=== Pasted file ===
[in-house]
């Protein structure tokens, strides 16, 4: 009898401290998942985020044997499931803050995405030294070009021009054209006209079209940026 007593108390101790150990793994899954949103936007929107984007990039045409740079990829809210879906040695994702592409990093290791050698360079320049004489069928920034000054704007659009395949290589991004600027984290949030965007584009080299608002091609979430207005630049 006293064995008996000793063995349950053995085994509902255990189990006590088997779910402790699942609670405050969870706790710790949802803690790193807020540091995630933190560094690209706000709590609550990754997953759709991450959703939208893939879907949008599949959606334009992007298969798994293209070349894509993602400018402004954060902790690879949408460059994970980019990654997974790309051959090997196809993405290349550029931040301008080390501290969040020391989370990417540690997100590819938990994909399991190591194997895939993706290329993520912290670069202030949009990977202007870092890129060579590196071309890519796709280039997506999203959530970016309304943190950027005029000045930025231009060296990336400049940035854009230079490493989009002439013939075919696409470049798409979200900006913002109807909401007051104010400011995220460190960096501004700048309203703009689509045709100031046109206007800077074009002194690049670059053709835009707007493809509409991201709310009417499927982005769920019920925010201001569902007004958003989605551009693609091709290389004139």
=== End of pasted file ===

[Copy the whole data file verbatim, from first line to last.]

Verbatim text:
[in-house]
């Protein structure tokens, strides 16, 4: 009898401290998942985020044997499931803050995405030294070009021009054209006209079209940026 007593108390101790150990793994899954949103936007929107984007990039045409740079990829809210879906040695994702592409990093290791050698360079320049004489069928920034000054704007659009395949290589991004600027984290949030965007584009080299608002091609979430207005630049 006293064995008996000793063995349950053995085994509902255990189990006590088997779910402790699942609670405050969870706790710790949802803690790193807020540091995630933190560094690209706000709590609550990754997953759709991450959703939208893939879907949008599949959606334009992007298969798994293209070349894509993602400018402004954060902790690879949408460059994970980019990654997974790309051959090997196809993405290349550029931040301008080390501290969040020391989370990417540690997100590819938990994909399991190591194997895939993706290329993520912290670069202030949009990977202007870092890129060579590196071309890519796709280039997506999203959530970016309304943190950027005029000045930025231009060296990336400049940035854009230079490493989009002439013939075919696409470049798409979200900006913002109807909401007051104010400011995220460190960096501004700048309203703009689509045709100031046109206007800077074009002194690049670059053709835009707007493809509409991201709310009417499927982005769920019920925010201001569902007004958003989605551009693609091709290389004139």